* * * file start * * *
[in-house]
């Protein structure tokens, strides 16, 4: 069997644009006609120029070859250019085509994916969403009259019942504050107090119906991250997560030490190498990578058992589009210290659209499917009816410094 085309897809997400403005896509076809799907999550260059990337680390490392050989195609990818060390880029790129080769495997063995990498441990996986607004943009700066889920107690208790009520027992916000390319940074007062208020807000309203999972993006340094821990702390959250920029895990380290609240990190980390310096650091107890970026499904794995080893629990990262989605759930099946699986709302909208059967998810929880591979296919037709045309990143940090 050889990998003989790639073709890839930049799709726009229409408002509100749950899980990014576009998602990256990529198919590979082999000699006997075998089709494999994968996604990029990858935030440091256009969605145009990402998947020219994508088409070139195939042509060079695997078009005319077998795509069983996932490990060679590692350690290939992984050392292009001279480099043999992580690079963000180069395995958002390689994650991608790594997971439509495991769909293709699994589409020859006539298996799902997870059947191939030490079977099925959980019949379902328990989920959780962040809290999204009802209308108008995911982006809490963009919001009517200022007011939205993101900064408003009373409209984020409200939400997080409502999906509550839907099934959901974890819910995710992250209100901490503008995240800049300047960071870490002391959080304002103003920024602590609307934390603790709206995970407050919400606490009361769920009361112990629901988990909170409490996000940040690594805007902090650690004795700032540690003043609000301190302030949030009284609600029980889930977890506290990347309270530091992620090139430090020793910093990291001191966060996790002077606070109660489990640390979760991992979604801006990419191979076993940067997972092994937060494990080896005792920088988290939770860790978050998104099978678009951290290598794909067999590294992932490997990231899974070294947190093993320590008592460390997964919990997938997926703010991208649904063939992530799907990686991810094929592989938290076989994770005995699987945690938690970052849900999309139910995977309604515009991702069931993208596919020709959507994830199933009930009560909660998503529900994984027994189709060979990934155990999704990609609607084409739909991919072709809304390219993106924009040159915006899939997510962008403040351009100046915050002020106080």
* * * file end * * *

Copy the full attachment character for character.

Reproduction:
[in-house]
């Protein structure tokens, strides 16, 4: 069997644009006609120029070859250019085509994916969403009259019942504050107090119906991250997560030490190498990578058992589009210290659209499917009816410094 085309897809997400403005896509076809799907999550260059990337680390490392050989195609990818060390880029790129080769495997063995990498441990996986607004943009700066889920107690208790009520027992916000390319940074007062208020807000309203999972993006340094821990702390959250920029895990380290609240990190980390310096650091107890970026499904794995080893629990990262989605759930099946699986709302909208059967998810929880591979296919037709045309990143940090 050889990998003989790639073709890839930049799709726009229409408002509100749950899980990014576009998602990256990529198919590979082999000699006997075998089709494999994968996604990029990858935030440091256009969605145009990402998947020219994508088409070139195939042509060079695997078009005319077998795509069983996932490990060679590692350690290939992984050392292009001279480099043999992580690079963000180069395995958002390689994650991608790594997971439509495991769909293709699994589409020859006539298996799902997870059947191939030490079977099925959980019949379902328990989920959780962040809290999204009802209308108008995911982006809490963009919001009517200022007011939205993101900064408003009373409209984020409200939400997080409502999906509550839907099934959901974890819910995710992250209100901490503008995240800049300047960071870490002391959080304002103003920024602590609307934390603790709206995970407050919400606490009361769920009361112990629901988990909170409490996000940040690594805007902090650690004795700032540690003043609000301190302030949030009284609600029980889930977890506290990347309270530091992620090139430090020793910093990291001191966060996790002077606070109660489990640390979760991992979604801006990419191979076993940067997972092994937060494990080896005792920088988290939770860790978050998104099978678009951290290598794909067999590294992932490997990231899974070294947190093993320590008592460390997964919990997938997926703010991208649904063939992530799907990686991810094929592989938290076989994770005995699987945690938690970052849900999309139910995977309604515009991702069931993208596919020709959507994830199933009930009560909660998503529900994984027994189709060979990934155990999704990609609607084409739909991919072709809304390219993106924009040159915006899939997510962008403040351009100046915050002020106080």